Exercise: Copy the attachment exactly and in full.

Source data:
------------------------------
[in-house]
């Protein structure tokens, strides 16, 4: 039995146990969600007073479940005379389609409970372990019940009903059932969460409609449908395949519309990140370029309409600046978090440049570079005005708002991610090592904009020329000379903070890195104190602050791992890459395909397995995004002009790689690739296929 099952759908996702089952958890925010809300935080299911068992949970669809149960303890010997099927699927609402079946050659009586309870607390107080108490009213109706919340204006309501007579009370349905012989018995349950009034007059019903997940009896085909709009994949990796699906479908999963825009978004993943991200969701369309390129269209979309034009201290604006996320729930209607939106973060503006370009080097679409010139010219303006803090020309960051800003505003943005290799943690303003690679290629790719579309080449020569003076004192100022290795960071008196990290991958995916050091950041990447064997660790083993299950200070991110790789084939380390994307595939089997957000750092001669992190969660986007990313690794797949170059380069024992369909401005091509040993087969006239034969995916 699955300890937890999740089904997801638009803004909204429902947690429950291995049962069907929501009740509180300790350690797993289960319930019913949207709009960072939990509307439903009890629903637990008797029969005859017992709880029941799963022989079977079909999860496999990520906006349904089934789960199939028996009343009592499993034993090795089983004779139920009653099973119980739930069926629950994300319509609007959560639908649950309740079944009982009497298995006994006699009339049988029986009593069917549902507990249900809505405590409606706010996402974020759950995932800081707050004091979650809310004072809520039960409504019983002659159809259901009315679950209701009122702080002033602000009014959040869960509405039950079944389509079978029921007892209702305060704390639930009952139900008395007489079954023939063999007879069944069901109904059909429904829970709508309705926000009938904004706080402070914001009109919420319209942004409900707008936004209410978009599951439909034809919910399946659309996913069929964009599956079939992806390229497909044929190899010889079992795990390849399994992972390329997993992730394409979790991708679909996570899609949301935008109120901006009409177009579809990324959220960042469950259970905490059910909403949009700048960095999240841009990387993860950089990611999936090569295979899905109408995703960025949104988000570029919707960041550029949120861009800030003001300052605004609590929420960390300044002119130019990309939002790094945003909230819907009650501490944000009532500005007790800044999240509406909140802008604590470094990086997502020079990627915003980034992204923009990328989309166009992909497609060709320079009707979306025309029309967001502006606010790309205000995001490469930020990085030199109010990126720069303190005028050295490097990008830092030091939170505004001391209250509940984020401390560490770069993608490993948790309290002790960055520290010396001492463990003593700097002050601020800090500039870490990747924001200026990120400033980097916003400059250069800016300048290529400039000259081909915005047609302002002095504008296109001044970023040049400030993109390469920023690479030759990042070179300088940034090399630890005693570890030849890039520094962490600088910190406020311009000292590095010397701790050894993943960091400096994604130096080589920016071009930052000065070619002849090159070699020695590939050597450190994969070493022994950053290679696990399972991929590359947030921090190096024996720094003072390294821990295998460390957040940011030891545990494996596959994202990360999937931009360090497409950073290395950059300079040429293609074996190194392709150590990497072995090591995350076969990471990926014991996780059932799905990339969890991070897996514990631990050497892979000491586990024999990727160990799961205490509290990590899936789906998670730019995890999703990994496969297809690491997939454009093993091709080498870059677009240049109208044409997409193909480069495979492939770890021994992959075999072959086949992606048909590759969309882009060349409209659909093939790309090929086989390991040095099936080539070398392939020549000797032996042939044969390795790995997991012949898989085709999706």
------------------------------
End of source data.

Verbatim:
[in-house]
């Protein structure tokens, strides 16, 4: 039995146990969600007073479940005379389609409970372990019940009903059932969460409609449908395949519309990140370029309409600046978090440049570079005005708002991610090592904009020329000379903070890195104190602050791992890459395909397995995004002009790689690739296929 099952759908996702089952958890925010809300935080299911068992949970669809149960303890010997099927699927609402079946050659009586309870607390107080108490009213109706919340204006309501007579009370349905012989018995349950009034007059019903997940009896085909709009994949990796699906479908999963825009978004993943991200969701369309390129269209979309034009201290604006996320729930209607939106973060503006370009080097679409010139010219303006803090020309960051800003505003943005290799943690303003690679290629790719579309080449020569003076004192100022290795960071008196990290991958995916050091950041990447064997660790083993299950200070991110790789084939380390994307595939089997957000750092001669992190969660986007990313690794797949170059380069024992369909401005091509040993087969006239034969995916 699955300890937890999740089904997801638009803004909204429902947690429950291995049962069907929501009740509180300790350690797993289960319930019913949207709009960072939990509307439903009890629903637990008797029969005859017992709880029941799963022989079977079909999860496999990520906006349904089934789960199939028996009343009592499993034993090795089983004779139920009653099973119980739930069926629950994300319509609007959560639908649950309740079944009982009497298995006994006699009339049988029986009593069917549902507990249900809505405590409606706010996402974020759950995932800081707050004091979650809310004072809520039960409504019983002659159809259901009315679950209701009122702080002033602000009014959040869960509405039950079944389509079978029921007892209702305060704390639930009952139900008395007489079954023939063999007879069944069901109904059909429904829970709508309705926000009938904004706080402070914001009109919420319209942004409900707008936004209410978009599951439909034809919910399946659309996913069929964009599956079939992806390229497909044929190899010889079992795990390849399994992972390329997993992730394409979790991708679909996570899609949301935008109120901006009409177009579809990324959220960042469950259970905490059910909403949009700048960095999240841009990387993860950089990611999936090569295979899905109408995703960025949104988000570029919707960041550029949120861009800030003001300052605004609590929420960390300044002119130019990309939002790094945003909230819907009650501490944000009532500005007790800044999240509406909140802008604590470094990086997502020079990627915003980034992204923009990328989309166009992909497609060709320079009707979306025309029309967001502006606010790309205000995001490469930020990085030199109010990126720069303190005028050295490097990008830092030091939170505004001391209250509940984020401390560490770069993608490993948790309290002790960055520290010396001492463990003593700097002050601020800090500039870490990747924001200026990120400033980097916003400059250069800016300048290529400039000259081909915005047609302002002095504008296109001044970023040049400030993109390469920023690479030759990042070179300088940034090399630890005693570890030849890039520094962490600088910190406020311009000292590095010397701790050894993943960091400096994604130096080589920016071009930052000065070619002849090159070699020695590939050597450190994969070493022994950053290679696990399972991929590359947030921090190096024996720094003072390294821990295998460390957040940011030891545990494996596959994202990360999937931009360090497409950073290395950059300079040429293609074996190194392709150590990497072995090591995350076969990471990926014991996780059932799905990339969890991070897996514990631990050497892979000491586990024999990727160990799961205490509290990590899936789906998670730019995890999703990994496969297809690491997939454009093993091709080498870059677009240049109208044409997409193909480069495979492939770890021994992959075999072959086949992606048909590759969309882009060349409209659909093939790309090929086989390991040095099936080539070398392939020549000797032996042939044969390795790995997991012949898989085709999706």